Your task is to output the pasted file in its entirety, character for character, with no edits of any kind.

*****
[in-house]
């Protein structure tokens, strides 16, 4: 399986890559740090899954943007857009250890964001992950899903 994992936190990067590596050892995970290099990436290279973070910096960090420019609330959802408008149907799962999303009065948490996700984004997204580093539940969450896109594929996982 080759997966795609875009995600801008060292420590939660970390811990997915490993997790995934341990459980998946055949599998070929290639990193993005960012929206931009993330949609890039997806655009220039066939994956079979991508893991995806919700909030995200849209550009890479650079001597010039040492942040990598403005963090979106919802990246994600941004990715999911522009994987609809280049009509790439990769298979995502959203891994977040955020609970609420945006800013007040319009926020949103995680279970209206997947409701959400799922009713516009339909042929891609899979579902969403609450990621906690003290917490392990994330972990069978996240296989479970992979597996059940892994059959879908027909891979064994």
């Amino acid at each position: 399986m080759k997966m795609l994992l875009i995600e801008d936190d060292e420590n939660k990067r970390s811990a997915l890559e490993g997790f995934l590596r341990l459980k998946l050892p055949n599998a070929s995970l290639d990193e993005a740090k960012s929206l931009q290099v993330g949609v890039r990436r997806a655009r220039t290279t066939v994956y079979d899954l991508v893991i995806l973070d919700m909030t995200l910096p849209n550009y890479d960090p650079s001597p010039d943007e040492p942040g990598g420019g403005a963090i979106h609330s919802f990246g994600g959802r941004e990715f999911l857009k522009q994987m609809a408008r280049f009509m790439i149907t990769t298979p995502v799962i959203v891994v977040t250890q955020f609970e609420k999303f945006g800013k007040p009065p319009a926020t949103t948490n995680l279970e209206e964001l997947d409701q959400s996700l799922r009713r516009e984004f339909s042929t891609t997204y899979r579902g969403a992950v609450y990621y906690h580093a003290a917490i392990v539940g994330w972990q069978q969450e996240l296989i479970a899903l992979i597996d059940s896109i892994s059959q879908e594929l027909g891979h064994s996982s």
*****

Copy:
[in-house]
């Protein structure tokens, strides 16, 4: 399986890559740090899954943007857009250890964001992950899903 994992936190990067590596050892995970290099990436290279973070910096960090420019609330959802408008149907799962999303009065948490996700984004997204580093539940969450896109594929996982 080759997966795609875009995600801008060292420590939660970390811990997915490993997790995934341990459980998946055949599998070929290639990193993005960012929206931009993330949609890039997806655009220039066939994956079979991508893991995806919700909030995200849209550009890479650079001597010039040492942040990598403005963090979106919802990246994600941004990715999911522009994987609809280049009509790439990769298979995502959203891994977040955020609970609420945006800013007040319009926020949103995680279970209206997947409701959400799922009713516009339909042929891609899979579902969403609450990621906690003290917490392990994330972990069978996240296989479970992979597996059940892994059959879908027909891979064994």
């Amino acid at each position: 399986m080759k997966m795609l994992l875009i995600e801008d936190d060292e420590n939660k990067r970390s811990a997915l890559e490993g997790f995934l590596r341990l459980k998946l050892p055949n599998a070929s995970l290639d990193e993005a740090k960012s929206l931009q290099v993330g949609v890039r990436r997806a655009r220039t290279t066939v994956y079979d899954l991508v893991i995806l973070d919700m909030t995200l910096p849209n550009y890479d960090p650079s001597p010039d943007e040492p942040g990598g420019g403005a963090i979106h609330s919802f990246g994600g959802r941004e990715f999911l857009k522009q994987m609809a408008r280049f009509m790439i149907t990769t298979p995502v799962i959203v891994v977040t250890q955020f609970e609420k999303f945006g800013k007040p009065p319009a926020t949103t948490n995680l279970e209206e964001l997947d409701q959400s996700l799922r009713r516009e984004f339909s042929t891609t997204y899979r579902g969403a992950v609450y990621y906690h580093a003290a917490i392990v539940g994330w972990q069978q969450e996240l296989i479970a899903l992979i597996d059940s896109i892994s059959q879908e594929l027909g891979h064994s996982s």